anesthetics, which could be remedied by simply saying "anesthetics"
the same way as antibiotics and antiseptics. I know it's supposed to
be obvious that the bottle of anesthetics is empty, but perhaps it's
okay if that's not obvious until the player tries to look at or take
it from the bag?

Typo: "trear" in the description of trying to open the package of
steaks without tools (should be "tear").
Typo: "as it" in the second sentence of the description of opening the
porch doors while carrying the meat (should be "at it").

Disambiguation problem: "Who do you mean, the wolf, or the animal?"
Neither response works to resolve the problem. I was holding the meat,
trying to give it to the animal, which of course is a wolf, but
somehow there's something else in the room confusing the issue? When
the animal is out on the porch, both words refer to it without a
problem.

In the second scene, trying to take the James Herriot books still
gives a response referring to the animal outside, which of course it
isn't at that point. And trying to put something that doesn't work on
the woman's arm gives her name without any prior reference to it.

"You can see strange woman here." Need an article.

Duplicate response ("The patient is a golden retriever.") in the
conversation about the patient with Julia.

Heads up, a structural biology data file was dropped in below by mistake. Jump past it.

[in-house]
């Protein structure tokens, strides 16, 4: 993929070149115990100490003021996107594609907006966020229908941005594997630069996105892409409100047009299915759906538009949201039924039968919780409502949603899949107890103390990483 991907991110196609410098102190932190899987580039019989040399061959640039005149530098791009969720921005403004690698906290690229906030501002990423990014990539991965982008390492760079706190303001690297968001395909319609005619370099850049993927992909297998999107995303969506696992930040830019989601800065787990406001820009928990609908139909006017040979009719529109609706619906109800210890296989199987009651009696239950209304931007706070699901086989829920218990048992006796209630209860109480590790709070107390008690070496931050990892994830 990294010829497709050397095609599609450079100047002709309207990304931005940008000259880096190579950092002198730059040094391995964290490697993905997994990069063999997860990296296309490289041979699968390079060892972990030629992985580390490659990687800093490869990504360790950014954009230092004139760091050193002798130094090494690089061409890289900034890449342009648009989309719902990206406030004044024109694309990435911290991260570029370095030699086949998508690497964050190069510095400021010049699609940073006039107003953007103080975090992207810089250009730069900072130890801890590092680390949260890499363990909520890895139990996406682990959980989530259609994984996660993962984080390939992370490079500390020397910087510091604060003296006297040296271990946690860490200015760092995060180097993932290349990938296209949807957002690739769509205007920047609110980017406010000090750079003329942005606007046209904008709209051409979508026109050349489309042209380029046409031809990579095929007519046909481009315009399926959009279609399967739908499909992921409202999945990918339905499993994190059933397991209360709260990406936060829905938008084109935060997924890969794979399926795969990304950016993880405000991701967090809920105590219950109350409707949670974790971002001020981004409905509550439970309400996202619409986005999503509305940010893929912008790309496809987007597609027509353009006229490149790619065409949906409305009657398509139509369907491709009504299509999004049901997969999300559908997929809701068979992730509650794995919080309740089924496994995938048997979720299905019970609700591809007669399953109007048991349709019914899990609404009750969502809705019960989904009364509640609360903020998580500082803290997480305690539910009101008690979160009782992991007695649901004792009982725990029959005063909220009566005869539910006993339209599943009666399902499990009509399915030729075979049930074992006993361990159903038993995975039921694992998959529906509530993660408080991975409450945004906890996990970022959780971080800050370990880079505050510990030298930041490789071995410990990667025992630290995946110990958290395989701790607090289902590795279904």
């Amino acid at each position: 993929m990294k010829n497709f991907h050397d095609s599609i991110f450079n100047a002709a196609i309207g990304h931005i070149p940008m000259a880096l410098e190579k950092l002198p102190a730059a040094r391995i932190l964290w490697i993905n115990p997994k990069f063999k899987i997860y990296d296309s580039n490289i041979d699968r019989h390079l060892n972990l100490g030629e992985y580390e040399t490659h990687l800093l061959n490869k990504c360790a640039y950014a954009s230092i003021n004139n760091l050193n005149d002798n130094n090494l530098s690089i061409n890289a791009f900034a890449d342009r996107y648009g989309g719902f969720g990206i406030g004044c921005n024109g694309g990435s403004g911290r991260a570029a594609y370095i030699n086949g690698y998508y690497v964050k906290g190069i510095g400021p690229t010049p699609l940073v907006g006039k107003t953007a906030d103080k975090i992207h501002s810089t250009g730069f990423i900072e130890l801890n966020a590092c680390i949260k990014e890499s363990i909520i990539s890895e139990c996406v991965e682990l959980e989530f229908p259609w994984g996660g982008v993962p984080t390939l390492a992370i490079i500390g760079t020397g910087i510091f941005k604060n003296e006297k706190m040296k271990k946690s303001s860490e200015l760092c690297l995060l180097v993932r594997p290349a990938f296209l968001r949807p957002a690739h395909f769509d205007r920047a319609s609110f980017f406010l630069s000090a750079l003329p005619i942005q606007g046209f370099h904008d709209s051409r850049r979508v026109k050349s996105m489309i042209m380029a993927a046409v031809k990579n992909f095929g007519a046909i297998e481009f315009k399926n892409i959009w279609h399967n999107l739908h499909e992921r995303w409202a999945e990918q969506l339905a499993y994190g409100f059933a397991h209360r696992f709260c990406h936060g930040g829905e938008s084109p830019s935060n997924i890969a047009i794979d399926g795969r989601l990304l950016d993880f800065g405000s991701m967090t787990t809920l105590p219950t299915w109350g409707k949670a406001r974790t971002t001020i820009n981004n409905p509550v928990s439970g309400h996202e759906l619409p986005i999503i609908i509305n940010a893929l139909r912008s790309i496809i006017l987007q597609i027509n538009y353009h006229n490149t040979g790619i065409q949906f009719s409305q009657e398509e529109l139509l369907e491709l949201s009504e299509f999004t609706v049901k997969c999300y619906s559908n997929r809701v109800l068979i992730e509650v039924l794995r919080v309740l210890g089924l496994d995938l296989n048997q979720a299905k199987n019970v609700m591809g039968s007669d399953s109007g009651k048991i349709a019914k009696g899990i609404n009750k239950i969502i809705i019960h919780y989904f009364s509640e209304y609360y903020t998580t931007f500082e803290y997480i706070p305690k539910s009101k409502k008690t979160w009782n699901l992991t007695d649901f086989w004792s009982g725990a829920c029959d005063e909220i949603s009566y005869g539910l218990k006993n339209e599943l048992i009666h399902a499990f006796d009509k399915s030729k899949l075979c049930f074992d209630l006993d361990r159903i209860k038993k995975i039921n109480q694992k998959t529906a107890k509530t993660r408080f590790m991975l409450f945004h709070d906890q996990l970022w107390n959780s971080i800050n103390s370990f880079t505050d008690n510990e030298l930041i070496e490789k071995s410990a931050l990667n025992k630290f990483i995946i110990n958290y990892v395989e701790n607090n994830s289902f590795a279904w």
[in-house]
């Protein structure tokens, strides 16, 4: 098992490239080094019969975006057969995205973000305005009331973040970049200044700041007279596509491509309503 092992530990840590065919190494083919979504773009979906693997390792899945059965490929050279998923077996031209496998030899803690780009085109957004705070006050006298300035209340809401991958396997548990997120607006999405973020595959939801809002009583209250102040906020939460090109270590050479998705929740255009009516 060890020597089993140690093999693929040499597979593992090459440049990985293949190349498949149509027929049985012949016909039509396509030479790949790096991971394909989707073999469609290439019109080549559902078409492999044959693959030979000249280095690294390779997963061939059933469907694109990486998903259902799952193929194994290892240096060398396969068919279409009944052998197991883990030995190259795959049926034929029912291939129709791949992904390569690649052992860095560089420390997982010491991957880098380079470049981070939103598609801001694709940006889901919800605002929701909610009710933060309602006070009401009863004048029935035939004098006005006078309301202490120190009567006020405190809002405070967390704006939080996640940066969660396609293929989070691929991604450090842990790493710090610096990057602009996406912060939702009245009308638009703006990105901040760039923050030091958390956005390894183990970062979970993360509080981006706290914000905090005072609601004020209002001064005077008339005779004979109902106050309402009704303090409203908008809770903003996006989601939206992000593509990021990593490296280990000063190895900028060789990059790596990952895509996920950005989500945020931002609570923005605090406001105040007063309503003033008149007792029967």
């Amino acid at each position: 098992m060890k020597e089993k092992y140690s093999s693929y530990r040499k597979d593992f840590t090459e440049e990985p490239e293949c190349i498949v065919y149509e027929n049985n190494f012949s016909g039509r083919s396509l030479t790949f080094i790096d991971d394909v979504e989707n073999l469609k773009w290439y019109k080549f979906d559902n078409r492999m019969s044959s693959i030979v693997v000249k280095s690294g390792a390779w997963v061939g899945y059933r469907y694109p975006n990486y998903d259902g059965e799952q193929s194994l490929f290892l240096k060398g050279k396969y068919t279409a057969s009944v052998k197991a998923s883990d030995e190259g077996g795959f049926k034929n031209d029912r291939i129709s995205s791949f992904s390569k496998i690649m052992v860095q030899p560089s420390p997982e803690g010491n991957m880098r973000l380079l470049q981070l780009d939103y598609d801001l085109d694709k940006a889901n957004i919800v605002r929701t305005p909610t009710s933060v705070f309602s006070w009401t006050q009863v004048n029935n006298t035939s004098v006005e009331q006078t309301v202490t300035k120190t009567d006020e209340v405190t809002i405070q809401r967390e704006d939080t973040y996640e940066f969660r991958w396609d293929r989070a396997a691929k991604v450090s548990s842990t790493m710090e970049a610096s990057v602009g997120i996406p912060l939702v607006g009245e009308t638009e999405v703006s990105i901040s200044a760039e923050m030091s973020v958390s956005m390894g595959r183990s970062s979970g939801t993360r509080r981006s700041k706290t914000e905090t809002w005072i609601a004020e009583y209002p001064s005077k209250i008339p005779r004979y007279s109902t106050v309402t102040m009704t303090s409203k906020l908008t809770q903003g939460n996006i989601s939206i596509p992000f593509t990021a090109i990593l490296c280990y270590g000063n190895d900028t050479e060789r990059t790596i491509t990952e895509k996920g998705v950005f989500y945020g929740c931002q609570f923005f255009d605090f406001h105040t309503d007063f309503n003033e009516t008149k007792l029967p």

Final comments: I really liked the story. There was a comment made a
year or two ago that there weren't many IF games about werewolves.
This one is a good addition to the genre. The prose (for the most
part) flows very smoothly, with a few exceptions, mostly having to do
with articles, for some odd reason. That's probably more an issue with
the programming rather than the writing itself.

There were a few oddities here and there, most of which I've noted
above. So the game could use some polishing, maybe an extra round of
beta-testers. But I'd say overall, there's a real gem of a story
there, and once it's polished, it'll be quite strong.

I also thought that the balance between player agency and the writer's
story was handled well. There are several optional actions and
conversation choices which don't seem to have a permanent effect on
the storyline, but they nevertheless have an effect on the way
characters behave in the short term. And by the last scene, there are
certainly multiple exclusive endings as well, which also increase
player agency.

Scoring: 7 base, +1 for multiple endings and player choice, +1 for
good prose, +1 for an engaging werewolf story, -1 for typos and
oddities with articles, -1 for the disambiguation and continuity
problems

Final score: 8


Search for the Ultimate Weapon (Windows)
Play time: ~30 min

Notes during play:
Normally I don't really see the point of reinventing the wheel by
making a new windows interface, but this one looks pretty nice at
first glance. I'll have to see how well it handles, of course, but it
has a lot of nice-looking features like a map, available exit diagram
in the corner, hyperlinked pop-up menus for items in the location,
buttons for common commands, etc.

Well, the common shortcut 'x' for 'examine' isn't supported. Not too
much of a problem, considering the previous command is automatically
filled in when I start typing the same thing again.

The background color changes as the time of day changes. That's a cool
effect, although probably some people won't like it. The colors are
kind of vivid, too.

On the other hand, there's no save command, only a save through the
application menu.

Objects are part of the room description and stay there even after
being taken.

I tried to cross the river, and apparently succeeded, but then got